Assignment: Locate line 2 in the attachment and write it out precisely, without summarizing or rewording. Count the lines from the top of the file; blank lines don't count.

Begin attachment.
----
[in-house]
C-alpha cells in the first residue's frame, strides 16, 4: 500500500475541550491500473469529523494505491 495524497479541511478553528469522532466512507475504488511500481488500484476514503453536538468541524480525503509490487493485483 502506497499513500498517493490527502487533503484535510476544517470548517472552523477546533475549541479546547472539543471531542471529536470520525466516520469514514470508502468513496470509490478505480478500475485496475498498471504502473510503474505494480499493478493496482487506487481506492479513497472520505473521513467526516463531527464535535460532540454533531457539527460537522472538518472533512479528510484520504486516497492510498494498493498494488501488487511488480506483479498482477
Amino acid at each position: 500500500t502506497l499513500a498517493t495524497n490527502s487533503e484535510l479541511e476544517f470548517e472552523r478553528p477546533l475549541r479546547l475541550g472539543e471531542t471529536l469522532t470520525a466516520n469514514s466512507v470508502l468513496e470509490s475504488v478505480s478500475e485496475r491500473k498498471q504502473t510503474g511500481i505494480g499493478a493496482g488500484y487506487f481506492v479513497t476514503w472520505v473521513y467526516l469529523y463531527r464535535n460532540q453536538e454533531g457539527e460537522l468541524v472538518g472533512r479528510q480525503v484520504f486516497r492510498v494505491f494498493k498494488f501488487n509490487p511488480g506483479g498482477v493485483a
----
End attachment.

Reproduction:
C-alpha cells in the first residue's frame, strides 16, 4: 500500500475541550491500473469529523494505491 495524497479541511478553528469522532466512507475504488511500481488500484476514503453536538468541524480525503509490487493485483 502506497499513500498517493490527502487533503484535510476544517470548517472552523477546533475549541479546547472539543471531542471529536470520525466516520469514514470508502468513496470509490478505480478500475485496475498498471504502473510503474505494480499493478493496482487506487481506492479513497472520505473521513467526516463531527464535535460532540454533531457539527460537522472538518472533512479528510484520504486516497492510498494498493498494488501488487511488480506483479498482477